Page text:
Hackernoon logoCool CSS Variable Tricks To Try by@shepelev

Cool CSS Variable Tricks To Try

CSS variables (or custom properties) were originally conceived to store repeating properties, such as color palettes or fonts, in one place. In this article, we will consider several interesting hacks that allow you to use custom properties for what would seem impossible without preprocessors or JS. These hacks include: switch-case for animation, binary logic and calc() function. You can use these tricks to implement lots of things that seemed only seemed possible by the only thing that previously seemed possible without JS.
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@shepelevAlexey Shepelev

Senior Ruby on Rails Developer

CSS variables (or custom properties, whichever is more convenient) were originally conceived to store repeating properties, such as color palettes or fonts, in one place. Working with variables in preprocessors is much more flexible, but the magic of SASS/SCSS cannot always be applied. In the real world, we often do without them, which may lead to code bloat, as well as unnecessary files and excess formatting. In this article, we will consider several interesting hacks that allow you to use custom properties for what would seem impossible without preprocessors or JS.

Avoid redefining colors

Defining themes in pure CSS is not the most pleasant experience: switching to a dark palette usually requires changing colors for many elements, i.e. backgrounds, texts, links, buttons, etc. The user’s initial preferences are obtained using the prefers-color-scheme media query, inside which new colors need to be placed for all selectors, which leads to bloating:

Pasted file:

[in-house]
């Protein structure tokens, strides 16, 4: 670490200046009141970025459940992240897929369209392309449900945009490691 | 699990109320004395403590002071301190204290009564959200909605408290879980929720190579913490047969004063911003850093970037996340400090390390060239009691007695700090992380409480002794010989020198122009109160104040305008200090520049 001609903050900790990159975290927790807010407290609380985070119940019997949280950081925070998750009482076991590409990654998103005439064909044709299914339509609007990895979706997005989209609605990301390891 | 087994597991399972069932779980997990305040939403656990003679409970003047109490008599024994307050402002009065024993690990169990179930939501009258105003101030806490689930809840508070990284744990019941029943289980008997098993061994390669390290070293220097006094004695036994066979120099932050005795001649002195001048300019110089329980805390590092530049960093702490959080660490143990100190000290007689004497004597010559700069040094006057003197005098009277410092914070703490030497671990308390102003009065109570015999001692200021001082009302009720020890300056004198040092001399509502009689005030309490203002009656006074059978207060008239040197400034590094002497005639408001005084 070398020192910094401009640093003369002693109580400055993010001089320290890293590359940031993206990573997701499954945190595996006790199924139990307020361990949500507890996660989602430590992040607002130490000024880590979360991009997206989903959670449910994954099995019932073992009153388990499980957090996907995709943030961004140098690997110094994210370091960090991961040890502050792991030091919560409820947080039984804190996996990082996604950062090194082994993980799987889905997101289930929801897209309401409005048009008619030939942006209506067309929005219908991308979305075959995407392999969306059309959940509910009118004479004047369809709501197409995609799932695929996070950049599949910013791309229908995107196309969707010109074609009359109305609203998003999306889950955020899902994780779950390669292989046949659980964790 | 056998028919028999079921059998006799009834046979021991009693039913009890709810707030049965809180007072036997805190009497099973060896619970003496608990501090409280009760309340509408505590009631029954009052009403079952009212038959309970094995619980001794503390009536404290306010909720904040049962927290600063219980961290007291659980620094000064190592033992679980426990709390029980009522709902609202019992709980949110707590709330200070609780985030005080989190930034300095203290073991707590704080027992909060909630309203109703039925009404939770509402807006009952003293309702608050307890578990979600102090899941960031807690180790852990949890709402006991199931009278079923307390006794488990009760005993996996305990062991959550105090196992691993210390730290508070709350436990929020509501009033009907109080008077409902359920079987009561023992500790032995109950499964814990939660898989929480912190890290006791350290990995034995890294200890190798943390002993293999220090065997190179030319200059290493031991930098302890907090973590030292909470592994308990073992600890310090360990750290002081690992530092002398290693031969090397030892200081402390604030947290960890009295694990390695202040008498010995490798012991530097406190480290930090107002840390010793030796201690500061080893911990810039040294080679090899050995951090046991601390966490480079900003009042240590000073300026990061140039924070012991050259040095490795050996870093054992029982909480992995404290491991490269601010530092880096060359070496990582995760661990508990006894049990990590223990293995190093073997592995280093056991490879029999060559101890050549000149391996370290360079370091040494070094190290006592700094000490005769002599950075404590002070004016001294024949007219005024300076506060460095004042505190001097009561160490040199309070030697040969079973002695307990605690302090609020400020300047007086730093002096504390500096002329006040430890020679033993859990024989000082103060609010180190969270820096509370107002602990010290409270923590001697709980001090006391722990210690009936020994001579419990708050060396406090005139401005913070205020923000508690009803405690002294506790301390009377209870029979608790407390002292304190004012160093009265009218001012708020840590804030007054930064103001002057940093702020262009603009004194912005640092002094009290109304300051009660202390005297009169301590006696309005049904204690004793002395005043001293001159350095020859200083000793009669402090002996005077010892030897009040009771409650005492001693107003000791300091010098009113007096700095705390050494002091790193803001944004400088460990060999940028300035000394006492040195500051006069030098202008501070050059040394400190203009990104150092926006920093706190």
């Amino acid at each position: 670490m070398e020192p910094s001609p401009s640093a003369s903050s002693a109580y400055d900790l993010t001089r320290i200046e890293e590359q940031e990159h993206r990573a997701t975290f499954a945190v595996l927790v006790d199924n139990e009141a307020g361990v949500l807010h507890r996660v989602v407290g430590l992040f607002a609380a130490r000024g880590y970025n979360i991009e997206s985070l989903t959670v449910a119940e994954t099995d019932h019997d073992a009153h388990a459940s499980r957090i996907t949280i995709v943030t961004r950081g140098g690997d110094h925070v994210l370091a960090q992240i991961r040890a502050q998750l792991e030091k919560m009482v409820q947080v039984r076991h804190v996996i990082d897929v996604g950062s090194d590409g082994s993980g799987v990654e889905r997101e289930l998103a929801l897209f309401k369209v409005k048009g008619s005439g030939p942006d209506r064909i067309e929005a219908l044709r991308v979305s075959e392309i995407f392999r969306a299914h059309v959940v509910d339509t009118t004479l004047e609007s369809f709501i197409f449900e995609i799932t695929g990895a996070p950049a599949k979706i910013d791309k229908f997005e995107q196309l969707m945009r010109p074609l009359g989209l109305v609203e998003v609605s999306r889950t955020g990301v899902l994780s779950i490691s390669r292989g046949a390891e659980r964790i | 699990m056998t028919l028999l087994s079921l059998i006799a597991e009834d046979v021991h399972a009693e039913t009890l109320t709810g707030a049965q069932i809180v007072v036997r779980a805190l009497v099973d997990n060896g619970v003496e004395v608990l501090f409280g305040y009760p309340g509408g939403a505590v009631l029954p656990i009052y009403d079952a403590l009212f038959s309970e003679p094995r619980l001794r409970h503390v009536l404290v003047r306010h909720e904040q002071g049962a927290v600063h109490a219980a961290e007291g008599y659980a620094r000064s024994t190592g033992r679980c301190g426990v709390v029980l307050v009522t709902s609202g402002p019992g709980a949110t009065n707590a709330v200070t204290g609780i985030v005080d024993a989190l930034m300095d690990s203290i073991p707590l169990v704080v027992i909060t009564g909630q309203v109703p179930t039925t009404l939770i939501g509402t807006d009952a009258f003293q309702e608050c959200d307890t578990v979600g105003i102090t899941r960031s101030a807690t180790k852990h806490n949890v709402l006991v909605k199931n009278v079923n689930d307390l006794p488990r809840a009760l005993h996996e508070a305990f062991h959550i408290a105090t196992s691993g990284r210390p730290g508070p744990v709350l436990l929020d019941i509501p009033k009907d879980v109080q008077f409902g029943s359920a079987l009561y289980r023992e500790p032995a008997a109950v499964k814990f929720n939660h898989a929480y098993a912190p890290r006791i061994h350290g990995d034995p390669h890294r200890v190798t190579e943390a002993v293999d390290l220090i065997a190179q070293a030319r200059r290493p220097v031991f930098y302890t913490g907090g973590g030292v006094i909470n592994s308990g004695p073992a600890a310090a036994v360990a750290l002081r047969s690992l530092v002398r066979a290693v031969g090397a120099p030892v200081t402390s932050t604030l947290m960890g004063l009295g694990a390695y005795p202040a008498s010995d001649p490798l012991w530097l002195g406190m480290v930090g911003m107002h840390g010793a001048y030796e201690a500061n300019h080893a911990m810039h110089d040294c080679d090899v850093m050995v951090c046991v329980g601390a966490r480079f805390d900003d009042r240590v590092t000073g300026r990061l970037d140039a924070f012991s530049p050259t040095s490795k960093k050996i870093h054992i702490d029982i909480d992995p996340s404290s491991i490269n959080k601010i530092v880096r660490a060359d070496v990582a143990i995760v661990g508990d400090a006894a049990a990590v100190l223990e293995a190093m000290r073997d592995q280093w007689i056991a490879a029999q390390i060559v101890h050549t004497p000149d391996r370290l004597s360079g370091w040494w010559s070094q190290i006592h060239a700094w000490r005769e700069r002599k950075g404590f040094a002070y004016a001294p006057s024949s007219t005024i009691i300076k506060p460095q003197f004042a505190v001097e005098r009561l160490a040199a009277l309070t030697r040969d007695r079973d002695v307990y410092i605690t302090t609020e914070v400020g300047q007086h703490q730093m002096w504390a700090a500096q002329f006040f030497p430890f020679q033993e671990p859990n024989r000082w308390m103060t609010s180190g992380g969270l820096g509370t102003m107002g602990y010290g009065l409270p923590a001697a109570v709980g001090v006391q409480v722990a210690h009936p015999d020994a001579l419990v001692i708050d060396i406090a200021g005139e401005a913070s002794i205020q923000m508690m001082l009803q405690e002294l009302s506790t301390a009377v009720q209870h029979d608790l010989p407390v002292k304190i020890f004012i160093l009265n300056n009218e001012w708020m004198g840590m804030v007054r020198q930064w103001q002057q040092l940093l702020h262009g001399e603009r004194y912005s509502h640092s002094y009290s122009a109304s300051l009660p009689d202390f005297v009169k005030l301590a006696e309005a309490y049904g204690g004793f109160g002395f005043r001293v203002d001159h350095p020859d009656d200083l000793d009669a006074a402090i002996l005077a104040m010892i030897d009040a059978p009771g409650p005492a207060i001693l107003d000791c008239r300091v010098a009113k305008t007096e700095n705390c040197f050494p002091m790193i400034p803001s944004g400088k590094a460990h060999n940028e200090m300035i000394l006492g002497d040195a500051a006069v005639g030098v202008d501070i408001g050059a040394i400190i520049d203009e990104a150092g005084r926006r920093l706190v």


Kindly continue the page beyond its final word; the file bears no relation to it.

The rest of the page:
:root {
  --background: #fff;
  --text-color: #000;
  --link-color: #0089c7;
  --primary-color: #165fb9;
  /* ... */
}

@media (prefers-color-scheme: dark) {
  :root {
    --background: #1b1b1b);
    --text-color: #eaeaea;
    --link-color: #b76c10;
    --primary-color: #8916b9;
    /* the same thing for dozens of lines in different scopes*/
  }
}

There is no other mechanism in CSS to change variables, but repetition can still be avoided with additional values:

--background: var(--light, #fff) var(--dark, #1b1b1b);

If the

--light
value is set to initial and the
--dark
value is valid but inapplicable,
--background
will get the color #fff. CSS has the value that would be great for this situation, and that’s... the whitespace. Thus, for the light theme, the line will be parsed like this:

--background: #fff;

And for the dark theme, it will look like this:

--background: #1b1b1b;

Note the spaces – they do not break the syntax (which would reset the entire line definition). Now all that remains is to move the state switch into separate variables:

:root {
  /* --ON and --OFF replace the binary variable */
  --ON: initial;
  --OFF: ;
}

/* select the light theme by default */
.theme-default,
.theme-light {
  --light: var(--ON);
  --dark: var(--OFF);
}
  
.theme-dark {
  --light: var(--OFF);
  --dark: var(--ON);
}
  
/* the media query is now only needed for switching */
@media (prefers-color-scheme: dark) {
  .theme-default {
    --light: var(--OFF);
    --dark: var(--ON);
  }
}

Now color schemes can be defined in one place, it will look like this:

:root {
  --background: var(--light, #fff) var(--dark, #1b1b1b);
  --text-color: var(--light, #000) var(--dark, #eaeaea);